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A Five Year Review of Established Local DRLs for Adult CT Examinations in Nova Scotia

S Schofield1, E Tonkopi1,2*, (1) Nova Scotia Health Authority, Halifax, NS, CA, (2) Dalhousie University, Halifax, NS, CA


(Sunday, 7/12/2020)   [Eastern Time (GMT-4)]

Room: AAPM ePoster Library

Purpose: To update provincial diagnostic reference levels (DRLs) established in 2014 for adult CT examinations and to investigate the effect of aging equipment and possible changes in practices.

Methods: This study included the same five CT examinations as the initial survey: head, chest, low-dose chest (LDC), abdomen/pelvis, and chest/abdomen/pelvis (CAP). Dose data, volume CT dose index (CTDIvol) and dose-length product (DLP), were collected from 16 CT scanners. All machines except one, replaced in 2018, were included in the initial dose survey and consequent protocol optimization. Automatic dose modulation options and multislice capability (16–128 detector rows) were available on all scanners. The sample for each protocol included 20 patients of average size. The data were collected for 1560 patients; two hospitals did not have the LDC protocol. Provincial DRLs were calculated as the 75th percentile of patient dose distributions. The differences in doses for the same examination performed five years apart were evaluated using paired two-tailed Student’s t-test.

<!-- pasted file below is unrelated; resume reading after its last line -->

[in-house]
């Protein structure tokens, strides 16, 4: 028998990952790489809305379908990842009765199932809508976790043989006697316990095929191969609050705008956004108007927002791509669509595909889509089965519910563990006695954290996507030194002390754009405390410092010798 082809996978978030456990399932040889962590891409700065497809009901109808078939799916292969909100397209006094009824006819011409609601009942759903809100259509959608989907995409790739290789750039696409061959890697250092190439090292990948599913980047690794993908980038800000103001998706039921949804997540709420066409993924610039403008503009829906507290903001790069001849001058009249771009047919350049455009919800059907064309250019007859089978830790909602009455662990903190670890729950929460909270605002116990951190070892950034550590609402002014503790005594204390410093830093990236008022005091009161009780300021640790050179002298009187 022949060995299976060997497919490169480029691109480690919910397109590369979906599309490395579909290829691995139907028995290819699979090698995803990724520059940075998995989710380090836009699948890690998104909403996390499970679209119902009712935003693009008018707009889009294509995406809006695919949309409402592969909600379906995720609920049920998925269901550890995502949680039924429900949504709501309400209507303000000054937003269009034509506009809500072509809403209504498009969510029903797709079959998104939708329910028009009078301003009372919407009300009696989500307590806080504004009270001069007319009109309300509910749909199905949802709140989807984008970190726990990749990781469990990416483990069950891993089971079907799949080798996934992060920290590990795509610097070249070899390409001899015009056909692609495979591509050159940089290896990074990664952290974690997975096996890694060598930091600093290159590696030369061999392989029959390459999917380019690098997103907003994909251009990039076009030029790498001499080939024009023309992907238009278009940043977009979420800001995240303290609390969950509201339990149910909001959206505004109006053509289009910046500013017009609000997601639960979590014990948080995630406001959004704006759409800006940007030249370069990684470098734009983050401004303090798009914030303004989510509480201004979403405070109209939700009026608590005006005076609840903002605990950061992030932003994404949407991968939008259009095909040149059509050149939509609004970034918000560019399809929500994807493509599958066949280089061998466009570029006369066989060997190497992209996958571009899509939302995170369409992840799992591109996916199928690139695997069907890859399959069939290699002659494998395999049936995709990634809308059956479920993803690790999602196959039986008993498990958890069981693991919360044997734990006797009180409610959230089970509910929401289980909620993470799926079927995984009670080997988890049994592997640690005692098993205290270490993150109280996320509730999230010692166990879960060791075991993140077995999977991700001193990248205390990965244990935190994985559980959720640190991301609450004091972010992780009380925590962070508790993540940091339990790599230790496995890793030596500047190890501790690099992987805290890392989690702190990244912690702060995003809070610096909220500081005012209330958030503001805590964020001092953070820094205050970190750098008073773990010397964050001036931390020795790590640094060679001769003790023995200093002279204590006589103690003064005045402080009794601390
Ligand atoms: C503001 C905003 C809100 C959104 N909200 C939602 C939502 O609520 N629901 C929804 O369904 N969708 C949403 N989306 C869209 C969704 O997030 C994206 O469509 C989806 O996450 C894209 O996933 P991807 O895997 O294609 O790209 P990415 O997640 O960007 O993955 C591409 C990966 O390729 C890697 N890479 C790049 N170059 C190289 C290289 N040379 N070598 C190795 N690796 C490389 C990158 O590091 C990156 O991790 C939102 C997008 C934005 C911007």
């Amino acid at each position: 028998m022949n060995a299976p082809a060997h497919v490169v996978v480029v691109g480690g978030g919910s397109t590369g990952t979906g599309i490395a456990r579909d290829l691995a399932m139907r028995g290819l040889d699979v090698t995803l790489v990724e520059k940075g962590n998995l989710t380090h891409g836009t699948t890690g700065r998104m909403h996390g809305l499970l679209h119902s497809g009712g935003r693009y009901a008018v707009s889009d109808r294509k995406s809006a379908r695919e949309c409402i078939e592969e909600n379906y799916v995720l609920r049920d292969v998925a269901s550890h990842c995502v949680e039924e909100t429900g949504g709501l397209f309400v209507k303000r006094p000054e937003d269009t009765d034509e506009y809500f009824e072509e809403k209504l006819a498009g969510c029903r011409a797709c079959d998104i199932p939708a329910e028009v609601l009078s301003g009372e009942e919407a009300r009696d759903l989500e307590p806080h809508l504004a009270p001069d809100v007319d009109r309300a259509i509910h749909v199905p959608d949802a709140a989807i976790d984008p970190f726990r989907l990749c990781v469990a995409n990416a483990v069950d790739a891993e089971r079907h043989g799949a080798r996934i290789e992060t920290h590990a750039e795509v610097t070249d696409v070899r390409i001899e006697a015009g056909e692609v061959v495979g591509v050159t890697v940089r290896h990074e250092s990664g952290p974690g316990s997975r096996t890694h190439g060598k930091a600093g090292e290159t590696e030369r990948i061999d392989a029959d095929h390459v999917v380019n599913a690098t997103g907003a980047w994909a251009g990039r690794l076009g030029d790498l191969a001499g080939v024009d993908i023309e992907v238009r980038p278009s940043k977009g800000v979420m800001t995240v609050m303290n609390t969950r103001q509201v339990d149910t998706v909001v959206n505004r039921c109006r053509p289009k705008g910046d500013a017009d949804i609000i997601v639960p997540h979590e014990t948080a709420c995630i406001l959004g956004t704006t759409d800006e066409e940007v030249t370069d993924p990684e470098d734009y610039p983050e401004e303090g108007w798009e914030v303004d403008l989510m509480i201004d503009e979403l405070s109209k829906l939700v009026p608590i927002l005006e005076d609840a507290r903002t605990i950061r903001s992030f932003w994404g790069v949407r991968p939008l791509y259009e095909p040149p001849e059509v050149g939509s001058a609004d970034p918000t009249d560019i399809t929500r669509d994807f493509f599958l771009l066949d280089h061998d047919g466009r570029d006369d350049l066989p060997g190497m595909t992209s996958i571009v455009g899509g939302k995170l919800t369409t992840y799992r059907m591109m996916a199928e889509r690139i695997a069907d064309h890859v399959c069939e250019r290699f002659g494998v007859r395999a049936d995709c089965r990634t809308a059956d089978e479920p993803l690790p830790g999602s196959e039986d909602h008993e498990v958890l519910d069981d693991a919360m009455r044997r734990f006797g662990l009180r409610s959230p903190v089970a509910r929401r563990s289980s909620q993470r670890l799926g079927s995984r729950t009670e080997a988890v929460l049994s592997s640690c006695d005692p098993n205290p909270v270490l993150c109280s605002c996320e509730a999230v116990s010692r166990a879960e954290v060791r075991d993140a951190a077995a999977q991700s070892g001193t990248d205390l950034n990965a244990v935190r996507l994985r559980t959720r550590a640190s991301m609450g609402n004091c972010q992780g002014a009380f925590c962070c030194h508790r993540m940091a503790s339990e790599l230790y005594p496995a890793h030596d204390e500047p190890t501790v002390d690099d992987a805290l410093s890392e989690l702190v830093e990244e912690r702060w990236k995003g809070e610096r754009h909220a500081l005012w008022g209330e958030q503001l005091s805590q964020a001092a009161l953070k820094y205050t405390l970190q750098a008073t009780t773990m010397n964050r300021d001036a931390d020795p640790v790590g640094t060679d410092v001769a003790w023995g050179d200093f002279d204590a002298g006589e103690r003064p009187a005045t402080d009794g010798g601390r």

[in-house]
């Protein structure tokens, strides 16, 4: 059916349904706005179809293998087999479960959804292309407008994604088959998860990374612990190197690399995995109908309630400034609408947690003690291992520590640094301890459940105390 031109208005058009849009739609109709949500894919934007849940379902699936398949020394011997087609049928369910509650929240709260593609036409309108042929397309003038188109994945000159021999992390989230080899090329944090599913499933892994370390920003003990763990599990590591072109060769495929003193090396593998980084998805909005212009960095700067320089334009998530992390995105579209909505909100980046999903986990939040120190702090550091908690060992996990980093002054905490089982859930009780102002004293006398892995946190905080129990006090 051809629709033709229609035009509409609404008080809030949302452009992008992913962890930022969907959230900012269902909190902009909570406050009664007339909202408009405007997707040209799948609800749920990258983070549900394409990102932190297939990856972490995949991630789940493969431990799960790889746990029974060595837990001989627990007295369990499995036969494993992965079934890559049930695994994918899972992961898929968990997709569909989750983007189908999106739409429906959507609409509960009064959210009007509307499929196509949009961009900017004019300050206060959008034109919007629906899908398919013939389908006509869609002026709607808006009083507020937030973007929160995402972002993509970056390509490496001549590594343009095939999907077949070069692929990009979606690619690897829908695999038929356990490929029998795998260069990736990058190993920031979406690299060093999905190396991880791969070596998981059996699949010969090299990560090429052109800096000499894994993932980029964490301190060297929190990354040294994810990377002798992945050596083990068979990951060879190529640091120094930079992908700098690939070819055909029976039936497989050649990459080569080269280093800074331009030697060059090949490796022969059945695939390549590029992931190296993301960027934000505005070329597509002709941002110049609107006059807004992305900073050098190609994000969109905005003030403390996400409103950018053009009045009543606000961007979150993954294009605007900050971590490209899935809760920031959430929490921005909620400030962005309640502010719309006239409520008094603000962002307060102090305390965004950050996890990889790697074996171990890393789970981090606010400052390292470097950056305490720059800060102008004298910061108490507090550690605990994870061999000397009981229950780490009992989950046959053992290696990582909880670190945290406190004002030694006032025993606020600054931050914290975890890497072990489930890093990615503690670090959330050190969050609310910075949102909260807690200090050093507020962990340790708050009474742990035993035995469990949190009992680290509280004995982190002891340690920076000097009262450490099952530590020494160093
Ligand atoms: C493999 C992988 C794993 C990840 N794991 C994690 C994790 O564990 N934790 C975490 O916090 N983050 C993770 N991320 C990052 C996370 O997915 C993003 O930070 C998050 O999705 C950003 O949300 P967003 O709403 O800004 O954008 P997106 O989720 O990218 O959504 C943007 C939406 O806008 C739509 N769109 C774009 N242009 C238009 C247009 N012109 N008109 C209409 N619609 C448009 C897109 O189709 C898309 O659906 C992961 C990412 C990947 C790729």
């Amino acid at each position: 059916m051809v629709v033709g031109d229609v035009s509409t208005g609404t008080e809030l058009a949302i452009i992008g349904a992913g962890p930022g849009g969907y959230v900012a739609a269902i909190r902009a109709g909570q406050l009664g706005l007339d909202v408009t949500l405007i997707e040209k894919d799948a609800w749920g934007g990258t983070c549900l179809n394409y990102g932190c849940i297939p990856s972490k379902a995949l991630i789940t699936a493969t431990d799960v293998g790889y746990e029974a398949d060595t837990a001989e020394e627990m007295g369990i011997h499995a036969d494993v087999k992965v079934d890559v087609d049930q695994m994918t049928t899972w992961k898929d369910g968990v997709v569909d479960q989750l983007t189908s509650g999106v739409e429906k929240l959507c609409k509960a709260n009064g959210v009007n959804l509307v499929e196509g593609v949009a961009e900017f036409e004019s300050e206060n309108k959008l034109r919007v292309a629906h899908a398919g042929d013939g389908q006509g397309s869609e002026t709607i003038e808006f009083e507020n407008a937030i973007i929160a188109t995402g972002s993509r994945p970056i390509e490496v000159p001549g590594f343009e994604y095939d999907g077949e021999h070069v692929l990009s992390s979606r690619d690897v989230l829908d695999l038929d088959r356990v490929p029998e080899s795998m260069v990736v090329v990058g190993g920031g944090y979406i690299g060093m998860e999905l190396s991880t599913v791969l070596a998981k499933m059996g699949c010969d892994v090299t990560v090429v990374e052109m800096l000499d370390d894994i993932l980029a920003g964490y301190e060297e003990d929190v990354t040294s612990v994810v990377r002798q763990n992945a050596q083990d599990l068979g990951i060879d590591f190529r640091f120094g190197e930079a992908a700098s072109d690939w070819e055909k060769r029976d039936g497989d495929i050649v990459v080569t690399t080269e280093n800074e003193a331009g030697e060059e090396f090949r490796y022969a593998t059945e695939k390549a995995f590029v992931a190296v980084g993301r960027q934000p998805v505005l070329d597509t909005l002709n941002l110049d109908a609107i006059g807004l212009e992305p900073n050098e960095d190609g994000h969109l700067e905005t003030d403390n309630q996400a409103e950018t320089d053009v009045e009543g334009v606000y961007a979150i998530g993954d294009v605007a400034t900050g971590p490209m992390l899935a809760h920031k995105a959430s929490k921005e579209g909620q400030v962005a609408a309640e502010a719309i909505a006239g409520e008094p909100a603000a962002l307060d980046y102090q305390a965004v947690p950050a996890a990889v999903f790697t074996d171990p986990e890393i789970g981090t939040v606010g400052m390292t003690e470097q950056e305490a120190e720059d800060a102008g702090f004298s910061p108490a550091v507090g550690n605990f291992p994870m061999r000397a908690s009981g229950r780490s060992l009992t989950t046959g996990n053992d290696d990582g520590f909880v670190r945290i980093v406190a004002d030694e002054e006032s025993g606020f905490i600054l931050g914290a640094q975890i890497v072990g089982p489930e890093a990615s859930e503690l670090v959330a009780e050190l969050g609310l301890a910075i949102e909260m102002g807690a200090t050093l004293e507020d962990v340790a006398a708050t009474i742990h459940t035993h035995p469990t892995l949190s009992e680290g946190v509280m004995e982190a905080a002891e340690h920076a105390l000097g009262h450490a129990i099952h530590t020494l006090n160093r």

Results: The updated provincial DRLs expressed as the DLP values were below national DRLs, demonstrating increase by 16% for head and 17% for chest CTs compared to the first survey. The DRLs for abdomen/pelvis scan remained the same, and the values were decreased by 11% and 26% for CAP and LDC examination respectively. The greatest variation by a factor of 3.7 was found for the LDC , however it was an improvement comparing to 5.4-fold from the 2014 data. The differences between the mean values of dose distributions from the first and second surveys were not statistically significant with p>0.05 for all examinations. However, dose increase up to 50% was identified at individual hospitals for different protocols.

Conclusion: Protocol optimization was recommended to the hospitals with the doses above provincial DRLs, especially at the sites that reported dose increase after the initial survey.


CT, Dose


IM- CT: General (Most aspects)

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